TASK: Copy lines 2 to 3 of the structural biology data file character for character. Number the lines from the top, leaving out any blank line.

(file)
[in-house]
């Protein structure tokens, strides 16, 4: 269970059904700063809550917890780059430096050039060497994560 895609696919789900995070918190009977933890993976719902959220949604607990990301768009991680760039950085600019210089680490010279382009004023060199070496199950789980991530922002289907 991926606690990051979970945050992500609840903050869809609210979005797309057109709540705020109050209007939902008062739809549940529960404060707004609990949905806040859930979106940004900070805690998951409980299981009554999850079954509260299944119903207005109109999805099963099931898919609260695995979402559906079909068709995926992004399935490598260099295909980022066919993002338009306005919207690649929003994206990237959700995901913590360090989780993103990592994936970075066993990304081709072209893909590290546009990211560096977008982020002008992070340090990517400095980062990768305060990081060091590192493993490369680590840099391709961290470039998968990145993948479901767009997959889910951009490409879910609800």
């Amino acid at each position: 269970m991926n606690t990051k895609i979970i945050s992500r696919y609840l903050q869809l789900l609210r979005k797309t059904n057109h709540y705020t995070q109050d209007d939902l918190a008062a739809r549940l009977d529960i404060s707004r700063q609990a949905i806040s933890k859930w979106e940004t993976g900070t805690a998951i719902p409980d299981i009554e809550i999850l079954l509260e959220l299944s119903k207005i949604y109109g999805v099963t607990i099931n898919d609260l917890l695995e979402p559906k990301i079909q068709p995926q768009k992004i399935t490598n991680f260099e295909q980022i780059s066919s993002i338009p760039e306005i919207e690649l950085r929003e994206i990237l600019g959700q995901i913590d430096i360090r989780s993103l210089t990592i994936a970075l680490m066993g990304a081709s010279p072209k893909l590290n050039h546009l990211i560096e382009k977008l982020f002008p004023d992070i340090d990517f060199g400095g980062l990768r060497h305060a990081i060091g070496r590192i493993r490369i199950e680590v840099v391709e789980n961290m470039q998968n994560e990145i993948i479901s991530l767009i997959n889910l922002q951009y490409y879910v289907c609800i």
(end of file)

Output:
């Protein structure tokens, strides 16, 4: 269970059904700063809550917890780059430096050039060497994560 895609696919789900995070918190009977933890993976719902959220949604607990990301768009991680760039950085600019210089680490010279382009004023060199070496199950789980991530922002289907 991926606690990051979970945050992500609840903050869809609210979005797309057109709540705020109050209007939902008062739809549940529960404060707004609990949905806040859930979106940004900070805690998951409980299981009554999850079954509260299944119903207005109109999805099963099931898919609260695995979402559906079909068709995926992004399935490598260099295909980022066919993002338009306005919207690649929003994206990237959700995901913590360090989780993103990592994936970075066993990304081709072209893909590290546009990211560096977008982020002008992070340090990517400095980062990768305060990081060091590192493993490369680590840099391709961290470039998968990145993948479901767009997959889910951009490409879910609800």
């Amino acid at each position: 269970m991926n606690t990051k895609i979970i945050s992500r696919y609840l903050q869809l789900l609210r979005k797309t059904n057109h709540y705020t995070q109050d209007d939902l918190a008062a739809r549940l009977d529960i404060s707004r700063q609990a949905i806040s933890k859930w979106e940004t993976g900070t805690a998951i719902p409980d299981i009554e809550i999850l079954l509260e959220l299944s119903k207005i949604y109109g999805v099963t607990i099931n898919d609260l917890l695995e979402p559906k990301i079909q068709p995926q768009k992004i399935t490598n991680f260099e295909q980022i780059s066919s993002i338009p760039e306005i919207e690649l950085r929003e994206i990237l600019g959700q995901i913590d430096i360090r989780s993103l210089t990592i994936a970075l680490m066993g990304a081709s010279p072209k893909l590290n050039h546009l990211i560096e382009k977008l982020f002008p004023d992070i340090d990517f060199g400095g980062l990768r060497h305060a990081i060091g070496r590192i493993r490369i199950e680590v840099v391709e789980n961290m470039q998968n994560e990145i993948i479901s991530l767009i997959n889910l922002q951009y490409y879910v289907c609800i």